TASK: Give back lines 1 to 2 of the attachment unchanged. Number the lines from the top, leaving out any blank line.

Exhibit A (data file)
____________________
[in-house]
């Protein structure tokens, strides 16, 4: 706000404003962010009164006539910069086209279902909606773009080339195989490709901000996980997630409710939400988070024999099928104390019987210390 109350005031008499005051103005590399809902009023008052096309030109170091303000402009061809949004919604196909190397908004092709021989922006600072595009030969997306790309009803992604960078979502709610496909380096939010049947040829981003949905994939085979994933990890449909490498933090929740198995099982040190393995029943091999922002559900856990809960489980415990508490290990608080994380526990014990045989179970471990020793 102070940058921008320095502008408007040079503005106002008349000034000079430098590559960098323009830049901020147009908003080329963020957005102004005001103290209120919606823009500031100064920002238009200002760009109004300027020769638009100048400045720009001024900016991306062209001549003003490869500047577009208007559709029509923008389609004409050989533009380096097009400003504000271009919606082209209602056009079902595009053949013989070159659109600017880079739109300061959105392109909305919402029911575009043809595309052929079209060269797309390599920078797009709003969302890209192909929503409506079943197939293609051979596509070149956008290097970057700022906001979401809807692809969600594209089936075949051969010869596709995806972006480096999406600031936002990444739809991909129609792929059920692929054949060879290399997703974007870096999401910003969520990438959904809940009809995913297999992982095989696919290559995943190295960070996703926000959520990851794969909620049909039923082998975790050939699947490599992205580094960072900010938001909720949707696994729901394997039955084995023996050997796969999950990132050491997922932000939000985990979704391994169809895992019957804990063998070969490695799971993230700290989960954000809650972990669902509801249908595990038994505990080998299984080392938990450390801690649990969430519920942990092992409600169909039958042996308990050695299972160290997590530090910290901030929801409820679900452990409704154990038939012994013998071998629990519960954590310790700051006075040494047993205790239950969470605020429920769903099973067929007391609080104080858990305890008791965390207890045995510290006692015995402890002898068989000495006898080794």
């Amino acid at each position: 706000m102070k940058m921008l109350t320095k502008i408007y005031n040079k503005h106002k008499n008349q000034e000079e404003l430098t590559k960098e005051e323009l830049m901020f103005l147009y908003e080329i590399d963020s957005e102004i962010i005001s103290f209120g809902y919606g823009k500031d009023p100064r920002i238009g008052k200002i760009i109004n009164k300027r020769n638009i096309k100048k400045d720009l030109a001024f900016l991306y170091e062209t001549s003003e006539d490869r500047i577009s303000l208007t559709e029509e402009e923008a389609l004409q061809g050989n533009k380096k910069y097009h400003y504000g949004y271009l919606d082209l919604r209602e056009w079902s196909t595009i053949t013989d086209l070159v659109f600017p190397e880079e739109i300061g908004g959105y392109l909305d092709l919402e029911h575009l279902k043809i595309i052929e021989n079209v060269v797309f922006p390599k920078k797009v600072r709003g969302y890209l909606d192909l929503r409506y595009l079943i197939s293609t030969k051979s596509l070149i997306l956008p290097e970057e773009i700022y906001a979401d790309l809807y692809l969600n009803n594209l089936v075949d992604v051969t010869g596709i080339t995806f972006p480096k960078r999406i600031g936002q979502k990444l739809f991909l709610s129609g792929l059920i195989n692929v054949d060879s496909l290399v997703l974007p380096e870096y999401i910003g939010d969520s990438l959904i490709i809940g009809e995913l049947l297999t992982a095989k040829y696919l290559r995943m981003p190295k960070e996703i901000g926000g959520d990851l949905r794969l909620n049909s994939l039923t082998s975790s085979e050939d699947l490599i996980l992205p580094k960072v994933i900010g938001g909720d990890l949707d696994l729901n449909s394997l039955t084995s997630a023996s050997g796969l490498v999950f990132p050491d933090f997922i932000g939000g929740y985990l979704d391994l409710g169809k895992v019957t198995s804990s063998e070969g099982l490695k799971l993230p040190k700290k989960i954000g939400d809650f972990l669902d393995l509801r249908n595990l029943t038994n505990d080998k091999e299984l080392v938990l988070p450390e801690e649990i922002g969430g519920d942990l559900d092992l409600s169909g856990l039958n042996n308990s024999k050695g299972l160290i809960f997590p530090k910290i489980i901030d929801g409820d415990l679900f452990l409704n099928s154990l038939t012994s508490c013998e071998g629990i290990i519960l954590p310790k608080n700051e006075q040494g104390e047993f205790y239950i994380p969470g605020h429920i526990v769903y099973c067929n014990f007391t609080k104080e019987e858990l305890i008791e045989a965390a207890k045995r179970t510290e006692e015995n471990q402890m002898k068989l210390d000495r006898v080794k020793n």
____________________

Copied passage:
[in-house]
């Protein structure tokens, strides 16, 4: 706000404003962010009164006539910069086209279902909606773009080339195989490709901000996980997630409710939400988070024999099928104390019987210390 109350005031008499005051103005590399809902009023008052096309030109170091303000402009061809949004919604196909190397908004092709021989922006600072595009030969997306790309009803992604960078979502709610496909380096939010049947040829981003949905994939085979994933990890449909490498933090929740198995099982040190393995029943091999922002559900856990809960489980415990508490290990608080994380526990014990045989179970471990020793 102070940058921008320095502008408007040079503005106002008349000034000079430098590559960098323009830049901020147009908003080329963020957005102004005001103290209120919606823009500031100064920002238009200002760009109004300027020769638009100048400045720009001024900016991306062209001549003003490869500047577009208007559709029509923008389609004409050989533009380096097009400003504000271009919606082209209602056009079902595009053949013989070159659109600017880079739109300061959105392109909305919402029911575009043809595309052929079209060269797309390599920078797009709003969302890209192909929503409506079943197939293609051979596509070149956008290097970057700022906001979401809807692809969600594209089936075949051969010869596709995806972006480096999406600031936002990444739809991909129609792929059920692929054949060879290399997703974007870096999401910003969520990438959904809940009809995913297999992982095989696919290559995943190295960070996703926000959520990851794969909620049909039923082998975790050939699947490599992205580094960072900010938001909720949707696994729901394997039955084995023996050997796969999950990132050491997922932000939000985990979704391994169809895992019957804990063998070969490695799971993230700290989960954000809650972990669902509801249908595990038994505990080998299984080392938990450390801690649990969430519920942990092992409600169909039958042996308990050695299972160290997590530090910290901030929801409820679900452990409704154990038939012994013998071998629990519960954590310790700051006075040494047993205790239950969470605020429920769903099973067929007391609080104080858990305890008791965390207890045995510290006692015995402890002898068989000495006898080794």